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I’m Not Worthy: How To Go About Asking For A Raise

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By Mia Bolaris-Forget

We all wish we had or could make more money, but few of us have the guts to ask for it. Yet, according to the experts, the only way to get what we want is by actually going after it, even if that means asking.

But, according to experts the “asking” (process) has two parts: things you need to know and those you need to do. And, here’s the breakdown before barging into the boss’s office:

Wants And Needs: It’s important to remember that money isn’t always everything. If you’d like to make $100,000 per year, but could be just as happy with about $70,000 plus 4 weeks vacations, a retirement and pension plan, as well as full medical and dental, you should come to terms with that and have a specific number or package in mind.

Net Worth: Before arriving at an arbitrary figure, think again, since if it’s not the industry average you may be sabotaging your chances of getting it. Instead experts advise doing your homework and finding out what competitors are paying employees in your position and be prepared to substantiate your demands by pointing out how you’ve benefited the company.

The Bottom Line: Ask for a higher amount than you actually want, but within the “limits’ of what you feel you deserve. And always have a minimum figure or (package) deal you are prepared to accept and live with.

Surrender Strategies: Like the song says, “you gotta know when to hold’em, know when to fold’em”, and when it comes to asking for a raise, your need to be comfortable about what you are asking for, but also know when to push, and when to back down. In fact, experts add that if your too forceful, people may not want to negotiate with you.

Now that you know what you want, experts offer the following advice for how to go about getting it.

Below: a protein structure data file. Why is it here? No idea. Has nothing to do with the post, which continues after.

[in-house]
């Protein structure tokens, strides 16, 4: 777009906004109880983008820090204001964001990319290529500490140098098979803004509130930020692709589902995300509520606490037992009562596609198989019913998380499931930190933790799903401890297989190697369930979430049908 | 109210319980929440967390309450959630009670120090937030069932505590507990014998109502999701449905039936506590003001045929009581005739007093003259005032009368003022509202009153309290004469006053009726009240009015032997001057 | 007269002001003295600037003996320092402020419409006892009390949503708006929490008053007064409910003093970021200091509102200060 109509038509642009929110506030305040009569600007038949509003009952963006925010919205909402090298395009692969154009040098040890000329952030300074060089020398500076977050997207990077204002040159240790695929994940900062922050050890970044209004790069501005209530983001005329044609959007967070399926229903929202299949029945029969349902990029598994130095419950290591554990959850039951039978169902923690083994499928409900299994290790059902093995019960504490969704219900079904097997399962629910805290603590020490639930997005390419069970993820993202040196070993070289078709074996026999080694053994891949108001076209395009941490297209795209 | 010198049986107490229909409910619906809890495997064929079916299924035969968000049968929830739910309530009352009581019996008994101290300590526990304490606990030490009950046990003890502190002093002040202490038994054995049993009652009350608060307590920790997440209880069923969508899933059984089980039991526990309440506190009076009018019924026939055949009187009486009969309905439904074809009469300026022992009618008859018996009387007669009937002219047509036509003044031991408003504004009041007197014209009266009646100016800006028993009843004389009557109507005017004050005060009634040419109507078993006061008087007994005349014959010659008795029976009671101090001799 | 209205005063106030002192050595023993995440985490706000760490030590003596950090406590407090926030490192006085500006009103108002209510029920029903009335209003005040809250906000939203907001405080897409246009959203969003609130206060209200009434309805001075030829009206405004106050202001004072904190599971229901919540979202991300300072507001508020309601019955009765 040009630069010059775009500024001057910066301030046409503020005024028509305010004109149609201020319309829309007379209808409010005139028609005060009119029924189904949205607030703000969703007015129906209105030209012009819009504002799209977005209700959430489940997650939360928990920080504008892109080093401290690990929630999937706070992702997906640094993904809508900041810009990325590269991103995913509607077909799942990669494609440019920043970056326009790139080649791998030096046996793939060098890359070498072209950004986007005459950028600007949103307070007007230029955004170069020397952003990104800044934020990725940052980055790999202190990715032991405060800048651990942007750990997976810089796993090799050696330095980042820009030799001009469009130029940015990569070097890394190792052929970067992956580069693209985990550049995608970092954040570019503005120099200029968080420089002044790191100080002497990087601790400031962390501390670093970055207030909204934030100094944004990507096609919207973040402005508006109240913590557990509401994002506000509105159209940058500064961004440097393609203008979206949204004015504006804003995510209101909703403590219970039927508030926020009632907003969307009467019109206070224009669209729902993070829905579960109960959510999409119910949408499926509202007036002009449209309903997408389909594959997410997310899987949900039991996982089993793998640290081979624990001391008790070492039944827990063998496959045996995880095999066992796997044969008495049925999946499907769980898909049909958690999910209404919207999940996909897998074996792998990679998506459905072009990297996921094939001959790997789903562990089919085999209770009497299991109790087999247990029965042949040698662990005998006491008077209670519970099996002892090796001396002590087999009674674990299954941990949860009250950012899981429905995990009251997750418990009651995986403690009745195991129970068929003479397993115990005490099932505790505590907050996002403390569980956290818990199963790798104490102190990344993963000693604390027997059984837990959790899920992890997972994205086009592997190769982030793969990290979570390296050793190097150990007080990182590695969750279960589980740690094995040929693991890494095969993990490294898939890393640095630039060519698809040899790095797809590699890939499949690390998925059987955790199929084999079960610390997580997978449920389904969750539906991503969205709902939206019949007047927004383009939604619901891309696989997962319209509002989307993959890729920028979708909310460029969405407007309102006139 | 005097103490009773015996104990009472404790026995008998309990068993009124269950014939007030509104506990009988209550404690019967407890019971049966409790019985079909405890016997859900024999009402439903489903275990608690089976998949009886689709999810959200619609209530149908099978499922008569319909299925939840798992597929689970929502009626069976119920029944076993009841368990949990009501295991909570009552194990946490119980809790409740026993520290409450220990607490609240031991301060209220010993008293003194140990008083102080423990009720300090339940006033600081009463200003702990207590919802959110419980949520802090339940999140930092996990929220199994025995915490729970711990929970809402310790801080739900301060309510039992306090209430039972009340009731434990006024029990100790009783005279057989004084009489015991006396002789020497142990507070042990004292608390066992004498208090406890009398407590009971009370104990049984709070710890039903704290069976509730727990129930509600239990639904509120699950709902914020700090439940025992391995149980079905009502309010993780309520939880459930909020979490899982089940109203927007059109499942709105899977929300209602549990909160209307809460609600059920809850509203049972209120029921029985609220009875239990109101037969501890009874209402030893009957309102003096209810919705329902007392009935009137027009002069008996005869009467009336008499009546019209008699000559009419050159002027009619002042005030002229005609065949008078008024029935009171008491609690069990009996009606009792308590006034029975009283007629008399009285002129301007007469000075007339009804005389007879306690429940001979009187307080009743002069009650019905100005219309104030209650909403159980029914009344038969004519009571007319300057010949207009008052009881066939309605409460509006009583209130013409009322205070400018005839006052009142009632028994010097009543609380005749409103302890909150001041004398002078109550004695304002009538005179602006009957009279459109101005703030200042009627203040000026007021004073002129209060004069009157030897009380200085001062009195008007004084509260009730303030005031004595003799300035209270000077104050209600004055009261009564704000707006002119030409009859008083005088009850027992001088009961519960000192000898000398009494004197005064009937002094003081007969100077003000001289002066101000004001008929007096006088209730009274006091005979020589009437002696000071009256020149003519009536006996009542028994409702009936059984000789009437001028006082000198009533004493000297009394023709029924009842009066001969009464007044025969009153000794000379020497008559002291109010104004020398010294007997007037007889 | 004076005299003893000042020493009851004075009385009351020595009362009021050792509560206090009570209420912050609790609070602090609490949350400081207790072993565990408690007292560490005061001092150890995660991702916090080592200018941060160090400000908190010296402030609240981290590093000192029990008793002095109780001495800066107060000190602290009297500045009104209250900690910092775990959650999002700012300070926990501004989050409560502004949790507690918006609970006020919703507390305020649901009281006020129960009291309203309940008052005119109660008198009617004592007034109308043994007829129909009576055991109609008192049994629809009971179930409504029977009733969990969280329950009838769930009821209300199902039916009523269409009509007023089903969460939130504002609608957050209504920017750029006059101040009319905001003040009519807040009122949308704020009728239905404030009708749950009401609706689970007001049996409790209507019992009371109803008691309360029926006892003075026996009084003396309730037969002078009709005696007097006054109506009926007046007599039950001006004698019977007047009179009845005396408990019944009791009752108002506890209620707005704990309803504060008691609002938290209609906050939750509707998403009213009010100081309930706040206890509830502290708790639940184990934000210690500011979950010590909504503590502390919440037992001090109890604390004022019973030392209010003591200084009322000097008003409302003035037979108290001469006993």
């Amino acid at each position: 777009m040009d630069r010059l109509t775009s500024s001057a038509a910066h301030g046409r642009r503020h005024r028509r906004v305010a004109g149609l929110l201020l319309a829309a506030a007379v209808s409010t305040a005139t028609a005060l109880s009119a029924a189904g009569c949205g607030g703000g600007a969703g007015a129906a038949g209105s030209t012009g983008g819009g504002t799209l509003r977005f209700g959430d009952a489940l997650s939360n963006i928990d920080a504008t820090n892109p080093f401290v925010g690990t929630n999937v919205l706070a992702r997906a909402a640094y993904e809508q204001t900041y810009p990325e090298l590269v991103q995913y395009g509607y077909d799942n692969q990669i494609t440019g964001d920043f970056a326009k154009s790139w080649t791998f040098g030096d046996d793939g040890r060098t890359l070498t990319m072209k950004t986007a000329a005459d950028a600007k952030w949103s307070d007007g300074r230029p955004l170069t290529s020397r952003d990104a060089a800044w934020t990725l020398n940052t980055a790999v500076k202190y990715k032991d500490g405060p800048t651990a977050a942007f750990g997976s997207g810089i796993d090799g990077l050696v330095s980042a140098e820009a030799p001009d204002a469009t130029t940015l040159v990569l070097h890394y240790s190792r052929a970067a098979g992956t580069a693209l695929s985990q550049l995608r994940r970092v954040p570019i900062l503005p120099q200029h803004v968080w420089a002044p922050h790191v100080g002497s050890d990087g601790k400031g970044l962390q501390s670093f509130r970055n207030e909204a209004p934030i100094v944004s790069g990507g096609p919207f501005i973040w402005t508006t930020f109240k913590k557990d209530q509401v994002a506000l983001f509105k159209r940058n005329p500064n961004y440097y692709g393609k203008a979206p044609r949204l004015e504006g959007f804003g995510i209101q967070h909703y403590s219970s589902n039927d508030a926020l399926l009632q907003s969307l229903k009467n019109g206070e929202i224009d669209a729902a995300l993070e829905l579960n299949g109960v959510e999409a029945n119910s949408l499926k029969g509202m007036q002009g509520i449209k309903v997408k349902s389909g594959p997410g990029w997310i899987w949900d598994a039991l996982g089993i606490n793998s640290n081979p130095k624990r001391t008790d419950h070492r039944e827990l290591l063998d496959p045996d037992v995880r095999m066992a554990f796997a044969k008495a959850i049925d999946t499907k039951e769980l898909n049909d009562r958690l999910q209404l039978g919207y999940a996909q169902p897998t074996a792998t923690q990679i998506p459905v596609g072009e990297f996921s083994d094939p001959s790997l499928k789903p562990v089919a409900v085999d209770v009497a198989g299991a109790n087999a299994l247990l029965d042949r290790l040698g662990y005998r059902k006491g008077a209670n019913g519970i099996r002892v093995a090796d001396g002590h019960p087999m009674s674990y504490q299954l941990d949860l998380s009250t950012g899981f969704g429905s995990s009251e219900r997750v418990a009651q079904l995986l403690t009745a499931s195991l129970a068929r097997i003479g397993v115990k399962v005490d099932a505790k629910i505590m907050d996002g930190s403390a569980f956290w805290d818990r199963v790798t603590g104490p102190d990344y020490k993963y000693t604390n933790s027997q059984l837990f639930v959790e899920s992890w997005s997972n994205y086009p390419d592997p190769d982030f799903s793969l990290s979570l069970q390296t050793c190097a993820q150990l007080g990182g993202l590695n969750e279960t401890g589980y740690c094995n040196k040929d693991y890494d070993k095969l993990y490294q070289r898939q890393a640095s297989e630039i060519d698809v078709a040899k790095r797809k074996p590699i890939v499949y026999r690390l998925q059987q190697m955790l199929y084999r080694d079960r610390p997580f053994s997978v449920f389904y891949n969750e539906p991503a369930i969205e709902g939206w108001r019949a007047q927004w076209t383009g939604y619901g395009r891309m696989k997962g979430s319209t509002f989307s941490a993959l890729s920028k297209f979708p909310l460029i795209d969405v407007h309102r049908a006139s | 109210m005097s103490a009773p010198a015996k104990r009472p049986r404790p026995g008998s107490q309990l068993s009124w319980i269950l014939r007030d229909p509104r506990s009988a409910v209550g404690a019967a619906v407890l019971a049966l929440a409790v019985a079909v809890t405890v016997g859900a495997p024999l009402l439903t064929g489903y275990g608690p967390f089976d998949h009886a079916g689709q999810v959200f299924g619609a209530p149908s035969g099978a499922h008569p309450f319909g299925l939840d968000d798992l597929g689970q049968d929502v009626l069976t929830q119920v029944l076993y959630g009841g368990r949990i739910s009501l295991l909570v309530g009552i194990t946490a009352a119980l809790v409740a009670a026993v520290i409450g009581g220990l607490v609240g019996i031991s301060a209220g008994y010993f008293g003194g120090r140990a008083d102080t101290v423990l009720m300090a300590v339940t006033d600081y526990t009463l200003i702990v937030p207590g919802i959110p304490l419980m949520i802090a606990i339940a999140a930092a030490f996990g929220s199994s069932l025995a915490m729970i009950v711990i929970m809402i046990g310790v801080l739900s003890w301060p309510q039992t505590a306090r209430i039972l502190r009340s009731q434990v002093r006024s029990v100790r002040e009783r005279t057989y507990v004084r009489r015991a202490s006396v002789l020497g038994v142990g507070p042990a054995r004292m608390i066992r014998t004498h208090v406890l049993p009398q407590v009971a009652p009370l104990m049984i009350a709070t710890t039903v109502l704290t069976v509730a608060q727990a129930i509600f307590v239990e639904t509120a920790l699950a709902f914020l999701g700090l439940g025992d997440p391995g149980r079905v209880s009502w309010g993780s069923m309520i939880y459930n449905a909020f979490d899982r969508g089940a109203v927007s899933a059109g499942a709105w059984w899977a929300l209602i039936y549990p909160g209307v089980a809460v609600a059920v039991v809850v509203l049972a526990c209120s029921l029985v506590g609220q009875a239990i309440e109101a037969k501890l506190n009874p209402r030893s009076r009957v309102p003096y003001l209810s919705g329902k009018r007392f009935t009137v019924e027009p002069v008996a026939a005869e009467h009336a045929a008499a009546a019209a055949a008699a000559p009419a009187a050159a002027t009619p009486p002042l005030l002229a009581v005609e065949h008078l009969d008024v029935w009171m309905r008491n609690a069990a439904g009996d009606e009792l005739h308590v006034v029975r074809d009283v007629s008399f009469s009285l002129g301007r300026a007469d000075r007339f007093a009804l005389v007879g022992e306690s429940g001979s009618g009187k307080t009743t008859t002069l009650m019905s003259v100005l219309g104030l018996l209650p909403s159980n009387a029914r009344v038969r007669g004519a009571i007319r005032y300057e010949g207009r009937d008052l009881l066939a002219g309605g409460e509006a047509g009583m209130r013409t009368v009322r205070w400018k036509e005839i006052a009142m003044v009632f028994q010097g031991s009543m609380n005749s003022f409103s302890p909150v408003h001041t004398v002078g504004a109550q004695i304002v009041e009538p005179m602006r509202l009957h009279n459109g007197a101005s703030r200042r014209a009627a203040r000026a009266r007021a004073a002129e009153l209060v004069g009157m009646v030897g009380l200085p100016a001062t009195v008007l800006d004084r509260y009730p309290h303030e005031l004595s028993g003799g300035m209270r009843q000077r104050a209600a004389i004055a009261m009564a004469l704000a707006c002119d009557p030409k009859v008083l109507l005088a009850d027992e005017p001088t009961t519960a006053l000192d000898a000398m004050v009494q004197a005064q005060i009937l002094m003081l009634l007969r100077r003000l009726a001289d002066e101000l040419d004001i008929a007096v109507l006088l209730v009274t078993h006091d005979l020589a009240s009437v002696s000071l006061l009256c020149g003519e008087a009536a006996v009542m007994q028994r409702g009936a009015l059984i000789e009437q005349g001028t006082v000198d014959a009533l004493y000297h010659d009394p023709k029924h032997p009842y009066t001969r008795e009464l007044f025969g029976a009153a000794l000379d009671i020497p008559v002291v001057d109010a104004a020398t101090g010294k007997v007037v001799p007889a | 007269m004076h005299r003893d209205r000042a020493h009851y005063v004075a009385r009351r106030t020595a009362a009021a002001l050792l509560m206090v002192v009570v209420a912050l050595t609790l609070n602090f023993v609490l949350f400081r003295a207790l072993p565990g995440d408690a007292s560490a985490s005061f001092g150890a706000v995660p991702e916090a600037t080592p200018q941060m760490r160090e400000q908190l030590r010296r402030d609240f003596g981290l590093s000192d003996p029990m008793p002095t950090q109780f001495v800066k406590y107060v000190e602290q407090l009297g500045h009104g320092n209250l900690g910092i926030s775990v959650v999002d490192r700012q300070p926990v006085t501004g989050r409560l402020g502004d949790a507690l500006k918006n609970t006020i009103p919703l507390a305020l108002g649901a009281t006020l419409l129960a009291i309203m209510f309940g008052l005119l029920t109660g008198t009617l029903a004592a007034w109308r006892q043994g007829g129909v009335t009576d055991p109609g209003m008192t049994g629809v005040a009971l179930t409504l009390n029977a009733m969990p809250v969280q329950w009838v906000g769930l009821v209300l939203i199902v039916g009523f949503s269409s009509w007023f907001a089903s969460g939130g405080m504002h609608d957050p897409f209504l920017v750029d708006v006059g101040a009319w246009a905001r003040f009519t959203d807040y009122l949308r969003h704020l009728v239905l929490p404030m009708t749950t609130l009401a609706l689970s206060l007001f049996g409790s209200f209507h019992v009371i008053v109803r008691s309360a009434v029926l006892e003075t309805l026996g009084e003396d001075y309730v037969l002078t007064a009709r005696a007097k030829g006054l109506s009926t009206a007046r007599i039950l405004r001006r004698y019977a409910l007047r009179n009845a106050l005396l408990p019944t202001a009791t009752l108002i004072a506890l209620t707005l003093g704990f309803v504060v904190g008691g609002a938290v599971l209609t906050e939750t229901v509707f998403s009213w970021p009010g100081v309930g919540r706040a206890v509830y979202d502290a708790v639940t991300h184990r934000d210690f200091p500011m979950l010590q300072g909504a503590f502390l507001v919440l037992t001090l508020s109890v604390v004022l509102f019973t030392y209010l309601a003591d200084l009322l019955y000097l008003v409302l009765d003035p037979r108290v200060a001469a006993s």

· Discuss your “demands” directly with the person you’ll be working for

· Offer a work-related story as well as a personal character story and change the mood of the room and the interview. Plus, if gives you the opportunity to highlight some of your best qualities both in and out of the office.

· Send a hand-written note as part of your follow-up protocol demonstrating that you don’t mind taking the extra time and that the negotiations process is important to you. If discussing demands with your current boss, send an e-mail highlighting what was discussed or incorporating anything that may have been omitted or overlooked.

· Ask an abundance of question during an interview, specifically about the company and the position you are vying for.

· Make statements that reflect your experience and your worth.

· If you come to a standstill on any particular issue, especially salary, consider finalizing all other avenues of negotiation and revisiting the area of contention at another time.

· Ask about what the alternatives to what you want and proposed.

· Ask about substituting time of or a flexible schedule in lieu of a salary increase

· Inquire about performance and what you can do to ensure a higher income within a specific time frame.





Long Island Money & Careers Articles > I’m Not Worthy: How To Go About Asking For A Raise

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